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MasterCard has become the latest entrant in the increasingly competitive mobile wallet (m-wallet) market with its unveiling of PayPass Wallet Services, which will be fully rolled out in Q3 2012 in the US, UK, Canada and Australia, with other nations to follow.
MasterCard’s PayPass digital wallet network allows users to store their credit cards on their smartphones, tablets or laptop devices, across all operating platforms, and make purchases online or in stores.
American Airlines and Barnes & Noble will be among the first merchants to incorporate the PayPass checkout button onto their websites, and American will also integrate the PayPass Wallet into its mobile app, which should enable speedy booking and boarding too.
Other partners include financial institutions, such Bank of Montreal, Commonwealth Bank, Citibank, Fifth Third Bank, National Bank of Canada and RBS Citizens Financial Group, plus many more. MasterCard is also working with a number of technology partners to bring its solution to market, including Apriva, C-SAM, Digital River, Intel, Kony Solutions, Local Offer Network, mFoundry and Moneris Solutions.
The new MasterCard PayPass m-wallet launch joins the retail focused Google wallet and O2 wallet in the UK, among many other recent launches, including Western Union’s business focused wallet. The m-wallet arena was also a key topic of conversation at the recent Mobey Day conference in Barcelona, Spain, and the Mobile World Congress.
According to David Bellinger, a certified treasury professional (CTP) and director of payments at the Association of Financial Professionals (AFP) trade body, it is interesting to note that MasterCard has negotiated partnerships with Google, Isis and others ahead of its PayPass m-wallet launch. “The new MasterCard wallet is obviously just one of a series of bets the card network is making on mobile commerce,” he said. “In fact all the card networks are making big bets in this space, including acquiring companies with niche services and capabilities, in order to help them extend their market power from card transactions into mobile commerce. M-commerce covers mobile marketing, loyalty schemes with rich customer datasets and promotions, which immediately precede payments.”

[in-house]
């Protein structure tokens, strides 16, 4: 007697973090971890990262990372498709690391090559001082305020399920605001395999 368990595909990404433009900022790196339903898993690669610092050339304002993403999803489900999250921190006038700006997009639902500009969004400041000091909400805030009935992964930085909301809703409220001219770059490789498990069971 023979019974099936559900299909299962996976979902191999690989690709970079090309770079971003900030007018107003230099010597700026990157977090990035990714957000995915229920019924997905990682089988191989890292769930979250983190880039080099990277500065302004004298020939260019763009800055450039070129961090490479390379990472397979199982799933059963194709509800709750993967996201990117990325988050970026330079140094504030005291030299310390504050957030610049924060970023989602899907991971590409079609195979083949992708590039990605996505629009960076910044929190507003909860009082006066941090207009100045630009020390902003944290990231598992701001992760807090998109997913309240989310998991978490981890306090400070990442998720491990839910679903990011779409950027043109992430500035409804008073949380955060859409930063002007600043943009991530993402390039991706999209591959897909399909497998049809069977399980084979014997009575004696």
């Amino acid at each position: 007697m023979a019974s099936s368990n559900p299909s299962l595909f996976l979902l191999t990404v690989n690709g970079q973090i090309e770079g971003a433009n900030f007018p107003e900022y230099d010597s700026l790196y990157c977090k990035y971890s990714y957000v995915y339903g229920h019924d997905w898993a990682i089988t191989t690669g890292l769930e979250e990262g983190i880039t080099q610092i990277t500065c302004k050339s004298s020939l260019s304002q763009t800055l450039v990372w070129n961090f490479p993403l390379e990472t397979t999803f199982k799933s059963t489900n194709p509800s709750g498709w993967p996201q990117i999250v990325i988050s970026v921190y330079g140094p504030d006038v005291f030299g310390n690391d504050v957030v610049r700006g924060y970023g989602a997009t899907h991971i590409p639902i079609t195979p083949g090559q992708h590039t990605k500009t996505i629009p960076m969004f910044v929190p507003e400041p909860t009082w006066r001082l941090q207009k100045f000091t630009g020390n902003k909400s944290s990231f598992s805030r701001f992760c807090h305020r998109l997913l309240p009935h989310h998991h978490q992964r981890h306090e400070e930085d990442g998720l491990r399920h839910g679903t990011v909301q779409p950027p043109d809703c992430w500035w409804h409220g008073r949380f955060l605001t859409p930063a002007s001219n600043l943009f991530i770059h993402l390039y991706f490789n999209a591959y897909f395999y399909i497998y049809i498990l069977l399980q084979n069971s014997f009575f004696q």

“This diversification strategy seems like a smart approach given how early we are in the development of this market opportunity. Even as wallets like Google’s start to fade, others like Isis may ascend. It’s exciting to think about who will win out in the end. Let’s hope the regulators recognise this development, showing restraint while letting innovation occur under their watchful eyes.”
MasterCard’s new mobile wallet has three distinct components:
• The PayPass Acceptance Network (PayPass Online and PayPass Contactless terminals) allow merchants to accept payments across multiple channels, whether in-store through near field communication (NFC) technology or online via the web. The online services do not require the user to enter detailed card information with every purchase and contactless NFC payments under a certain limit, usually around EUR20, do not require a PIN number either.
• The PayPass Wallet allows users to store payment and shipping information into one location. Visa, American Express, Discover and other card brands can be stored.
• The PayPass application programming interface (API) enables partners to connect to the PayPass Acceptance Network and use MasterCard’s check-out, fraud detection and authentication services. Customers are also allowed to make purchases wherever PayPass is accepted in stores or even on transportation systems in some countries.
By Andrew Deichler.
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